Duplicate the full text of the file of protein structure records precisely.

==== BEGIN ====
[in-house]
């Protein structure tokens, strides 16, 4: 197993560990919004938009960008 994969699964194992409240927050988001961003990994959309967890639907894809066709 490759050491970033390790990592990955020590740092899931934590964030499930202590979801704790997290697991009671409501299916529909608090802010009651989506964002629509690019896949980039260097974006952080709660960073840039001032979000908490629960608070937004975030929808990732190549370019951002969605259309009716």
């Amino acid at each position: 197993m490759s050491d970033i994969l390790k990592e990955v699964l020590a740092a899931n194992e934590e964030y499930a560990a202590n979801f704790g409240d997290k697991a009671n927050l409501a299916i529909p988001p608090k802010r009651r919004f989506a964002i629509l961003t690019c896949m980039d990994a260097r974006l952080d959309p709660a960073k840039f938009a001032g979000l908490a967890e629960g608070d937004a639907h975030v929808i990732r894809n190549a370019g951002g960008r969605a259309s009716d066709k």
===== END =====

[in-house]
């Protein structure tokens, strides 16, 4: 197993560990919004938009960008 994969699964194992409240927050988001961003990994959309967890639907894809066709 490759050491970033390790990592990955020590740092899931934590964030499930202590979801704790997290697991009671409501299916529909608090802010009651989506964002629509690019896949980039260097974006952080709660960073840039001032979000908490629960608070937004975030929808990732190549370019951002969605259309009716």
């Amino acid at each position: 197993m490759s050491d970033i994969l390790k990592e990955v699964l020590a740092a899931n194992e934590e964030y499930a560990a202590n979801f704790g409240d997290k697991a009671n927050l409501a299916i529909p988001p608090k802010r009651r919004f989506a964002i629509l961003t690019c896949m980039d990994a260097r974006l952080d959309p709660a960073k840039f938009a001032g979000l908490a967890e629960g608070d937004a639907h975030v929808i990732r894809n190549a370019g951002g960008r969605a259309s009716d066709k």